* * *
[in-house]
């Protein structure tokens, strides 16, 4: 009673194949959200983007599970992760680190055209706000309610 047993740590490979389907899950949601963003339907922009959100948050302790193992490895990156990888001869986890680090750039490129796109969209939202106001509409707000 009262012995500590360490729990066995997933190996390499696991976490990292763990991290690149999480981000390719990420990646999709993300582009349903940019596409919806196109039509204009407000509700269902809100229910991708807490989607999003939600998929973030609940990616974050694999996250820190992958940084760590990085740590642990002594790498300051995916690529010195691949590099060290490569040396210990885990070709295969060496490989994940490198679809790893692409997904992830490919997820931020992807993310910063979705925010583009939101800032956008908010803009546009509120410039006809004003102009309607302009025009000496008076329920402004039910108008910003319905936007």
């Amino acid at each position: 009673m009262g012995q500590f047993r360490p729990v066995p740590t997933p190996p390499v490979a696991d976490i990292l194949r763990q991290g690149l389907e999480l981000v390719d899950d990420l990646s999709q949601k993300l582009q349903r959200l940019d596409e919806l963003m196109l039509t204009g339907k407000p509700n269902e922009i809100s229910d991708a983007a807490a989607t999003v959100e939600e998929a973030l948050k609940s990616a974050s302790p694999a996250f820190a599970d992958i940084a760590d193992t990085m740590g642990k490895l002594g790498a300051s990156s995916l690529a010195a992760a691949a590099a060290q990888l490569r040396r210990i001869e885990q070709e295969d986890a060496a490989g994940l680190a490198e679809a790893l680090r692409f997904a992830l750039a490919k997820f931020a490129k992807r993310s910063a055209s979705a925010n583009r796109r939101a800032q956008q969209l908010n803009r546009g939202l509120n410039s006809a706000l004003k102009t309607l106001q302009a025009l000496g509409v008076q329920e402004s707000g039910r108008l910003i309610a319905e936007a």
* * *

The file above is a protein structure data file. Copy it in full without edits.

[in-house]
């Protein structure tokens, strides 16, 4: 009673194949959200983007599970992760680190055209706000309610 047993740590490979389907899950949601963003339907922009959100948050302790193992490895990156990888001869986890680090750039490129796109969209939202106001509409707000 009262012995500590360490729990066995997933190996390499696991976490990292763990991290690149999480981000390719990420990646999709993300582009349903940019596409919806196109039509204009407000509700269902809100229910991708807490989607999003939600998929973030609940990616974050694999996250820190992958940084760590990085740590642990002594790498300051995916690529010195691949590099060290490569040396210990885990070709295969060496490989994940490198679809790893692409997904992830490919997820931020992807993310910063979705925010583009939101800032956008908010803009546009509120410039006809004003102009309607302009025009000496008076329920402004039910108008910003319905936007």
């Amino acid at each position: 009673m009262g012995q500590f047993r360490p729990v066995p740590t997933p190996p390499v490979a696991d976490i990292l194949r763990q991290g690149l389907e999480l981000v390719d899950d990420l990646s999709q949601k993300l582009q349903r959200l940019d596409e919806l963003m196109l039509t204009g339907k407000p509700n269902e922009i809100s229910d991708a983007a807490a989607t999003v959100e939600e998929a973030l948050k609940s990616a974050s302790p694999a996250f820190a599970d992958i940084a760590d193992t990085m740590g642990k490895l002594g790498a300051s990156s995916l690529a010195a992760a691949a590099a060290q990888l490569r040396r210990i001869e885990q070709e295969d986890a060496a490989g994940l680190a490198e679809a790893l680090r692409f997904a992830l750039a490919k997820f931020a490129k992807r993310s910063a055209s979705a925010n583009r796109r939101a800032q956008q969209l908010n803009r546009g939202l509120n410039s006809a706000l004003k102009t309607l106001q302009a025009l000496g509409v008076q329920e402004s707000g039910r108008l910003i309610a319905e936007a």